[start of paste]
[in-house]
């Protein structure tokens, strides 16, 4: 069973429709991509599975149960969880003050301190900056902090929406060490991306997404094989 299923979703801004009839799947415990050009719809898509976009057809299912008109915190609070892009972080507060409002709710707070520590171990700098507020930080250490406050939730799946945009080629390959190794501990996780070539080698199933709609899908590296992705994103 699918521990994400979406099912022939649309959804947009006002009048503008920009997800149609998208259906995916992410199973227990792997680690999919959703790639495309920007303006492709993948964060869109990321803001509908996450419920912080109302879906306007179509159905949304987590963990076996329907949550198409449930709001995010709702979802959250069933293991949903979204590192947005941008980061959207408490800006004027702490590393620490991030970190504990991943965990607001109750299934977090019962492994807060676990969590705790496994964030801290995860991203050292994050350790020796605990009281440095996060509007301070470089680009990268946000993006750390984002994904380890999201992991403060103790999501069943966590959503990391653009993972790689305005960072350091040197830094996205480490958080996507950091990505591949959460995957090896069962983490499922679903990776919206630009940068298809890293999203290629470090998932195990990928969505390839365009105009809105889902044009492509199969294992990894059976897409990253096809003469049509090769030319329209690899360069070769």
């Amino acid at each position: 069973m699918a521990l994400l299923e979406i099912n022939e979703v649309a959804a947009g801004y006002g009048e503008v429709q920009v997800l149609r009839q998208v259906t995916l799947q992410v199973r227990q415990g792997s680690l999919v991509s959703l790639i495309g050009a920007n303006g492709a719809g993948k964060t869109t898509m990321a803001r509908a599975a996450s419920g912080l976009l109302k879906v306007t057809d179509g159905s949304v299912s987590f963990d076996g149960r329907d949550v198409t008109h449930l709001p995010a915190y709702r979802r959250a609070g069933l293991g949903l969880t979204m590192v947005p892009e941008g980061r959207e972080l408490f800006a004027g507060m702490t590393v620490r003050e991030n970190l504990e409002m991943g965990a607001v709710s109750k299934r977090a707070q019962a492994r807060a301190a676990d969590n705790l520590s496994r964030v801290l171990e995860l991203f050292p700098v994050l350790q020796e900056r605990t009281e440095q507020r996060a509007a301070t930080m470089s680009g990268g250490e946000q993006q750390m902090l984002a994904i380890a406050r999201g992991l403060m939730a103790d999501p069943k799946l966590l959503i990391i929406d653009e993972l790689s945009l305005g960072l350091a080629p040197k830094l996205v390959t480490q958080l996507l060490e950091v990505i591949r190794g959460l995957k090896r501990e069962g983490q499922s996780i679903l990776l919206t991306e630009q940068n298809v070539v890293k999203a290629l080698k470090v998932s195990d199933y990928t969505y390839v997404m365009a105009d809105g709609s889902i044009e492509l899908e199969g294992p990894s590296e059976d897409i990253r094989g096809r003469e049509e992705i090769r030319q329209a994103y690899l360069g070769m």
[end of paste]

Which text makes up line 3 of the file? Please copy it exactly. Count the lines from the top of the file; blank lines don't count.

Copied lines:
């Amino acid at each position: 069973m699918a521990l994400l299923e979406i099912n022939e979703v649309a959804a947009g801004y006002g009048e503008v429709q920009v997800l149609r009839q998208v259906t995916l799947q992410v199973r227990q415990g792997s680690l999919v991509s959703l790639i495309g050009a920007n303006g492709a719809g993948k964060t869109t898509m990321a803001r509908a599975a996450s419920g912080l976009l109302k879906v306007t057809d179509g159905s949304v299912s987590f963990d076996g149960r329907d949550v198409t008109h449930l709001p995010a915190y709702r979802r959250a609070g069933l293991g949903l969880t979204m590192v947005p892009e941008g980061r959207e972080l408490f800006a004027g507060m702490t590393v620490r003050e991030n970190l504990e409002m991943g965990a607001v709710s109750k299934r977090a707070q019962a492994r807060a301190a676990d969590n705790l520590s496994r964030v801290l171990e995860l991203f050292p700098v994050l350790q020796e900056r605990t009281e440095q507020r996060a509007a301070t930080m470089s680009g990268g250490e946000q993006q750390m902090l984002a994904i380890a406050r999201g992991l403060m939730a103790d999501p069943k799946l966590l959503i990391i929406d653009e993972l790689s945009l305005g960072l350091a080629p040197k830094l996205v390959t480490q958080l996507l060490e950091v990505i591949r190794g959460l995957k090896r501990e069962g983490q499922s996780i679903l990776l919206t991306e630009q940068n298809v070539v890293k999203a290629l080698k470090v998932s195990d199933y990928t969505y390839v997404m365009a105009d809105g709609s889902i044009e492509l899908e199969g294992p990894s590296e059976d897409i990253r094989g096809r003469e049509e992705i090769r030319q329209a994103y690899l360069g070769m």